But if you supposed these things you would be wrong. No sooner did the late, unlamented Soviet Union collapse than the EU began gobbling up former Soviet satellites. And in case Russia didn’t get the message, many of those former satellites promptly joined NATO, a military alliance whose only real purpose is to face off against — you guessed it, Russia. German and Belgian (NATO) troops are now in Lithuania, the US military (NATO) is in Poland, Canadian (NATO) troops are headed to Latvia, and British (NATO) troops are heading to Estonia. If you look at military map of Europe, it looks like a giant pincer aimed straight at Russia’s heart.

While we’re at it, let’s not forget that it was NATO’s pledge to expand into Georgia that set off Russia’s invasion of that country. And it was the West’s encouragement of the so-​called Euromaidan Revolution in the Ukraine — which, by the way, overthrew a democratically elected leader and which had virtually no support from eastern Ukraine — that led to Russia’s annexation of the Crimea.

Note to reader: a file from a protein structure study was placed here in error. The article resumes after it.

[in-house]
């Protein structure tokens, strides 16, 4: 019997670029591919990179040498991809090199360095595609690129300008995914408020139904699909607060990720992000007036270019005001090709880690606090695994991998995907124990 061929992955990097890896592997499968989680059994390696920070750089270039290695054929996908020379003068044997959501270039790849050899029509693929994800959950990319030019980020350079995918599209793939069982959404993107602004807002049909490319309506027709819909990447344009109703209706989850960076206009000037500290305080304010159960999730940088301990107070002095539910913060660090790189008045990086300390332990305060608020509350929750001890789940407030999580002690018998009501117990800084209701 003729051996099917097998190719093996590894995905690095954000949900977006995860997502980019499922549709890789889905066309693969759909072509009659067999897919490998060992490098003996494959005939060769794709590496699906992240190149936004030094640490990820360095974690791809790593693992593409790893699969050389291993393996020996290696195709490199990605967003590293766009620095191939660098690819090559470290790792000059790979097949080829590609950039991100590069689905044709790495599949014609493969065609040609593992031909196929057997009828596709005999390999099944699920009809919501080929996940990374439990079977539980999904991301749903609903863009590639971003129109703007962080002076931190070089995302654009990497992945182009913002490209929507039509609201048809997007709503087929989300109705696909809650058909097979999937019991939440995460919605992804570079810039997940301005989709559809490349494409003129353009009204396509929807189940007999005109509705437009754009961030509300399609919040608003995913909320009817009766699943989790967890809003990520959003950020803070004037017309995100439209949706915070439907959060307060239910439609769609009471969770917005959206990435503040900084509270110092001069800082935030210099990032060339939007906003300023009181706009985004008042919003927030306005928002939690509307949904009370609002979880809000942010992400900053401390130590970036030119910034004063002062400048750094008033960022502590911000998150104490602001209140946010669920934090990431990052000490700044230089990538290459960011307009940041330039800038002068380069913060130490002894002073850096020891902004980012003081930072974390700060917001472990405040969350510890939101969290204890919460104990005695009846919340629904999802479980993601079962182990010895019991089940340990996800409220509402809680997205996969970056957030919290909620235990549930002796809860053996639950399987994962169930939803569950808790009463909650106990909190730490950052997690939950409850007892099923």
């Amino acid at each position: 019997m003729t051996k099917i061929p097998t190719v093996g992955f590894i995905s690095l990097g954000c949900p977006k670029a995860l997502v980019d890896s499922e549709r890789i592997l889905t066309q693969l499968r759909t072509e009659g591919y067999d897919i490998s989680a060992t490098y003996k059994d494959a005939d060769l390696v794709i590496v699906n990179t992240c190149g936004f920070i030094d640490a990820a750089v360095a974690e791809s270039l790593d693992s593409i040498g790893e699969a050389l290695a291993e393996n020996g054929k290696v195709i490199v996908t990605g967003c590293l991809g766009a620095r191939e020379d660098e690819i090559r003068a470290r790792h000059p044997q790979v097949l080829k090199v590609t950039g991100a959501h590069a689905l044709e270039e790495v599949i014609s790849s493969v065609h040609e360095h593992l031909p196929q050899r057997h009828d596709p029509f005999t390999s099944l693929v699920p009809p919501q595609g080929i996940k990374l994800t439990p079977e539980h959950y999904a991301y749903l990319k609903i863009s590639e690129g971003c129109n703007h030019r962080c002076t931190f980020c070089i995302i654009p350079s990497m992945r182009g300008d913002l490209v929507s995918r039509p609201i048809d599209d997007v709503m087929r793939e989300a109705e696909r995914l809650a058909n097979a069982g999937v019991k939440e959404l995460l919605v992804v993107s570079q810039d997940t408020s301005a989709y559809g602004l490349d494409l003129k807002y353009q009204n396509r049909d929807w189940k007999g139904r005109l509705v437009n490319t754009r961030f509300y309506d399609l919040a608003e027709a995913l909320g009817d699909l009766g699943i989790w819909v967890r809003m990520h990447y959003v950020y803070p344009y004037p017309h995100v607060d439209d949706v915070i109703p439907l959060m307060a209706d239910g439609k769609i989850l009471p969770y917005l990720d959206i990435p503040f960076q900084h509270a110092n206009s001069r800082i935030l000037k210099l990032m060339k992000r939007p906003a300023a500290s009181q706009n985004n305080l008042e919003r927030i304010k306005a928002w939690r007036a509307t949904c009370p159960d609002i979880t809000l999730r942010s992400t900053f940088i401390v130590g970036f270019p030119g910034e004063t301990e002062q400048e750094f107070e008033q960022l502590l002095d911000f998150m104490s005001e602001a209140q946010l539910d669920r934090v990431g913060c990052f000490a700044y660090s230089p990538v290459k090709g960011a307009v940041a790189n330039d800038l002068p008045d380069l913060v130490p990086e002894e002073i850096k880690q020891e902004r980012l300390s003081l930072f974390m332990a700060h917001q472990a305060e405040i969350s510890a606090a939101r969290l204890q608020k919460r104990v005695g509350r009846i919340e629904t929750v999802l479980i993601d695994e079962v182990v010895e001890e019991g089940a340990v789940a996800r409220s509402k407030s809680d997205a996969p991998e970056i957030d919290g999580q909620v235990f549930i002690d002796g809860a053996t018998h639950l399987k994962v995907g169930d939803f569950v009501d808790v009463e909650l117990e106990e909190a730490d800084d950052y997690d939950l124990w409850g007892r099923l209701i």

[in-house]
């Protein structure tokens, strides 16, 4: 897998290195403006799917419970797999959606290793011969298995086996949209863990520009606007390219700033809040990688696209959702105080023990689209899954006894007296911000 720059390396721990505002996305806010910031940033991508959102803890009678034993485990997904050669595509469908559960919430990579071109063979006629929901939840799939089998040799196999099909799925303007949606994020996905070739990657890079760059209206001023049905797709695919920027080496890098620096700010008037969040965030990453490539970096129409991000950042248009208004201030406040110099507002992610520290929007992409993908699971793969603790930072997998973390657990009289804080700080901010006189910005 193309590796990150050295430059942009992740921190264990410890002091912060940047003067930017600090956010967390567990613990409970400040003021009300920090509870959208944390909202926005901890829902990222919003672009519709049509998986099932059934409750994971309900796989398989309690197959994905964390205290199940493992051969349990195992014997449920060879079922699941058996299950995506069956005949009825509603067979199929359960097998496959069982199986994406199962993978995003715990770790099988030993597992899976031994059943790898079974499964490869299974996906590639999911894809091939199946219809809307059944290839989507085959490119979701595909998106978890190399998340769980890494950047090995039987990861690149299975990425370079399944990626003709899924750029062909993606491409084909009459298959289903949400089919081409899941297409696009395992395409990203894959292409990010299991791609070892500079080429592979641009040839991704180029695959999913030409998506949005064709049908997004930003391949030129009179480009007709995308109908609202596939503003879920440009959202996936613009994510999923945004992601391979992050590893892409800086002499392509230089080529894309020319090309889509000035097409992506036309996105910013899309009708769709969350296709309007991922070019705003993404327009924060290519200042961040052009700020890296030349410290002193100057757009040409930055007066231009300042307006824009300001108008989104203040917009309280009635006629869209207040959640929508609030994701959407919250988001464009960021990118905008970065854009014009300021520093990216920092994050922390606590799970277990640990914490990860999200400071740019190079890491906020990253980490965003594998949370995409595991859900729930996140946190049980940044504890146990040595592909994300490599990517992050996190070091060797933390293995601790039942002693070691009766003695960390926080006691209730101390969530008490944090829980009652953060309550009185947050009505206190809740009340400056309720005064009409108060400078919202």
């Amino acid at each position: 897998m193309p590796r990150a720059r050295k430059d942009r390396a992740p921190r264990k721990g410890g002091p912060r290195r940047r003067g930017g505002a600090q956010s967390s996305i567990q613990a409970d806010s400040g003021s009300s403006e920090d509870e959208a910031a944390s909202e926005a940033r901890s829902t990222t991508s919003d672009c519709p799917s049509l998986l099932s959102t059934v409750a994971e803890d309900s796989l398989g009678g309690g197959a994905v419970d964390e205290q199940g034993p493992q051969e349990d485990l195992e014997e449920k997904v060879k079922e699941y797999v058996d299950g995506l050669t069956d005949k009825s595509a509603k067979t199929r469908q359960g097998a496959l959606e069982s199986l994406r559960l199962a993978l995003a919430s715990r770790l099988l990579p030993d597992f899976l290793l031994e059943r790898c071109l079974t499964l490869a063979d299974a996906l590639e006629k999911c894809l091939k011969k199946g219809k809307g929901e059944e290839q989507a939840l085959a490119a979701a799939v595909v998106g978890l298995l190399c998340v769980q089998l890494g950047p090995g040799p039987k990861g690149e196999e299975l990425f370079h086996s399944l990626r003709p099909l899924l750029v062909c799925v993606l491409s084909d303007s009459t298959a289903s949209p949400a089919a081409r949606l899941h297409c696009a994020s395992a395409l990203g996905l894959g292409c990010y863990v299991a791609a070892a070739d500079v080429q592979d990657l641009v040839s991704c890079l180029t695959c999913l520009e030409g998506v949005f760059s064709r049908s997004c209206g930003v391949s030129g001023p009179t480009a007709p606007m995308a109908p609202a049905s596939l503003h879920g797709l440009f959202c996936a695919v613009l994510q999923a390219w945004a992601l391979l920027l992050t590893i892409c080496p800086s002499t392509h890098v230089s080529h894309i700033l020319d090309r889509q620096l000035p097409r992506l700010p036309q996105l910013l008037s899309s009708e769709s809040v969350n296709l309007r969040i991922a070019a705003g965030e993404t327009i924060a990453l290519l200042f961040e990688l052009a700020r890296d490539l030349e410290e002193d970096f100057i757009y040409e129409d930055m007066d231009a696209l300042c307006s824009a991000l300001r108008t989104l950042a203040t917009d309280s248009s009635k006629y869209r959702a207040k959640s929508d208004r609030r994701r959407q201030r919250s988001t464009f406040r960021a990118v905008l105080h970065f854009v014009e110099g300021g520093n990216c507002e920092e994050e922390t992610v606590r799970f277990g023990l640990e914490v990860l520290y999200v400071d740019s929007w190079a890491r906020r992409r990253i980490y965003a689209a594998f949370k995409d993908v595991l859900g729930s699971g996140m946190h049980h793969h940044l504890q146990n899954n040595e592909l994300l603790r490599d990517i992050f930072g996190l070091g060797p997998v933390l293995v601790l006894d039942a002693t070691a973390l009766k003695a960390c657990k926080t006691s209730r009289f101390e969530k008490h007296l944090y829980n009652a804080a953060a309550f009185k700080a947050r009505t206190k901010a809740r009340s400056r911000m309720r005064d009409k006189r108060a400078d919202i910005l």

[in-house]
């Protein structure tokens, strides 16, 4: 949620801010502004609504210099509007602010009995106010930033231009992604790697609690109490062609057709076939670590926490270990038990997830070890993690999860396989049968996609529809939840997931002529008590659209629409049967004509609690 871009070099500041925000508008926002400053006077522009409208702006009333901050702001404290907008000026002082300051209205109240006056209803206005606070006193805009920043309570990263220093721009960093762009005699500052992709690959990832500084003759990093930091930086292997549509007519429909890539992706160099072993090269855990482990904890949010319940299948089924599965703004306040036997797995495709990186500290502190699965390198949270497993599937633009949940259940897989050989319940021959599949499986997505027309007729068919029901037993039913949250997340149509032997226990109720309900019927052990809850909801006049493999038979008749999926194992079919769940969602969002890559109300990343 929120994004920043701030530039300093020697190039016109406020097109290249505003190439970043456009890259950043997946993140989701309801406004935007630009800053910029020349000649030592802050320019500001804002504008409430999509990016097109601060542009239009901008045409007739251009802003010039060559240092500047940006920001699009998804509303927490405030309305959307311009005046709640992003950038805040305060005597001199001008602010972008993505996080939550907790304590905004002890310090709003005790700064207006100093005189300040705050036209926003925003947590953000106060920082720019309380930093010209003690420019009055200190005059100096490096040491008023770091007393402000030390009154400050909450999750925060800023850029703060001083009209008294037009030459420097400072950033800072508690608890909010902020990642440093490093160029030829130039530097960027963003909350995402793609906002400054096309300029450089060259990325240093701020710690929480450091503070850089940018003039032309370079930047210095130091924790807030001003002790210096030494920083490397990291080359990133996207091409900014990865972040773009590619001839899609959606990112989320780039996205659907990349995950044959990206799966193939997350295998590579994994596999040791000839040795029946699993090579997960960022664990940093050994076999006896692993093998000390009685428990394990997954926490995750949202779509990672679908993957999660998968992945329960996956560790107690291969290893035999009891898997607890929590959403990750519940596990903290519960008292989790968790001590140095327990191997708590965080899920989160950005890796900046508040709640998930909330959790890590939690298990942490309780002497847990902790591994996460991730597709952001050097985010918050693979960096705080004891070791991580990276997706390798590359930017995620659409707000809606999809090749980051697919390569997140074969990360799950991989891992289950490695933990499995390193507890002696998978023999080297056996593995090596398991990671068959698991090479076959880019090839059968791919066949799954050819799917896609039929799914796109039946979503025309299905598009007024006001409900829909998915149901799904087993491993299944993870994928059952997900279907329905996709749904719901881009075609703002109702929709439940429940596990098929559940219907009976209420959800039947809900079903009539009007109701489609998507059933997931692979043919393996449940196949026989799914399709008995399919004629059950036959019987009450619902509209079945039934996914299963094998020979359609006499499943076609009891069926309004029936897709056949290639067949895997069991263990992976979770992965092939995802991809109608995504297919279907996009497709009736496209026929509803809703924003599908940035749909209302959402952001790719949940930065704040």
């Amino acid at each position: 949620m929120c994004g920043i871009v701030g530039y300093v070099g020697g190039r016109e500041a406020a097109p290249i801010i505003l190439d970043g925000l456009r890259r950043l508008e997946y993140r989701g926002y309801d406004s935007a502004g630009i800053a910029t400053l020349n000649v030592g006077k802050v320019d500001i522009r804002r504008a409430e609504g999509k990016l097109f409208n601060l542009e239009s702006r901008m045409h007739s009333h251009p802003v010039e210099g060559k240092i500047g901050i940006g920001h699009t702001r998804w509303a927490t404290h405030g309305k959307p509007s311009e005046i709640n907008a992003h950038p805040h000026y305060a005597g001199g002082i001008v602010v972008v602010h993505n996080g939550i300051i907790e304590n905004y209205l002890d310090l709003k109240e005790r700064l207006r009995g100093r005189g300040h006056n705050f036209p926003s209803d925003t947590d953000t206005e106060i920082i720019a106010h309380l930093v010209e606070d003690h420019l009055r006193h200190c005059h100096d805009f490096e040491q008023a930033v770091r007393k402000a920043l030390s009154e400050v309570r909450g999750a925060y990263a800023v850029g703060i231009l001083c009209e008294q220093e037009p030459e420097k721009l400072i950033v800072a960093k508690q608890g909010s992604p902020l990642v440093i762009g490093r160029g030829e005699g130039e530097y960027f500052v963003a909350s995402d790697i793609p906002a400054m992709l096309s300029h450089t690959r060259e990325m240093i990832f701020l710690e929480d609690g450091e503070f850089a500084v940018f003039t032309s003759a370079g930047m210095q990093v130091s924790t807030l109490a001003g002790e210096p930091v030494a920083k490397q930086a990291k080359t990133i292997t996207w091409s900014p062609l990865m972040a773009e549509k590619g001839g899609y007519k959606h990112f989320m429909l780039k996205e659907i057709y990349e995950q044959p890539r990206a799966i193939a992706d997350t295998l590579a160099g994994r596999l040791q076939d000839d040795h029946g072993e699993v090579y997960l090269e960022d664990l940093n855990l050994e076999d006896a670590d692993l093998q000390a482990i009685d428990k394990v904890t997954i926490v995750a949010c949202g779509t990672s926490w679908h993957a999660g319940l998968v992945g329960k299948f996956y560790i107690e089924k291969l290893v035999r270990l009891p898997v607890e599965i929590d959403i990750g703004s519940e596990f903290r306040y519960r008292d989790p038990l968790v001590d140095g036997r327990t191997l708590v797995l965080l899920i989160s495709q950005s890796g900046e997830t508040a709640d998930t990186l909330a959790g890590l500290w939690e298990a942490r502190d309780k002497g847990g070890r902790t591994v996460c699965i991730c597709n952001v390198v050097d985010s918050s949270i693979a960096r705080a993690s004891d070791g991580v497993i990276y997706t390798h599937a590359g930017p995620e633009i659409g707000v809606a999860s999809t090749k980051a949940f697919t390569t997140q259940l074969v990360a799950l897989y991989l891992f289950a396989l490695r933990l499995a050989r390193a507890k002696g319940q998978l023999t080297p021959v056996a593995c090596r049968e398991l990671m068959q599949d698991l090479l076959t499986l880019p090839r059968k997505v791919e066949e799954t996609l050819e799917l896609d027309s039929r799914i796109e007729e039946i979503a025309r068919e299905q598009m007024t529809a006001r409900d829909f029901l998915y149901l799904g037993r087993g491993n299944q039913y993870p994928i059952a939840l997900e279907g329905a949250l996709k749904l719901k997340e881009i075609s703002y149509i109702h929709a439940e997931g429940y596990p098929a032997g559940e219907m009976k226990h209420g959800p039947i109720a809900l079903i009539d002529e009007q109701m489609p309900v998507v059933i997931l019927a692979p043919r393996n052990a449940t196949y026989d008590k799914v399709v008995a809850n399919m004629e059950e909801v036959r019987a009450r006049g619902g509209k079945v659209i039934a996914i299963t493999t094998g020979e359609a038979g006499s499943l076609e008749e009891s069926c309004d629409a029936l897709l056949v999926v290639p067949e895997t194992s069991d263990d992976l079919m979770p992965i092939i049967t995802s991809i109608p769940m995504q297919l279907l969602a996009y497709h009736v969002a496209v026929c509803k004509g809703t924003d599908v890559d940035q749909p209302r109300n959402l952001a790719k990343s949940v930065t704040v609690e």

And as a not entirely irrelevant aside, while many western Ukrainians no doubt legitimately believed in the Euromaidan movement, some of its instigators were anti-​Semitic neo-​Nazis. Among the largest political parties supporting Euromaidan was the ultra-​nationalist Svoboda party, whose leader called for the liberation of his country from the “Muscovite-​Jewish mafia.” Americans and Europeans, drunk on our post-​Soviet triumph, looked the other way.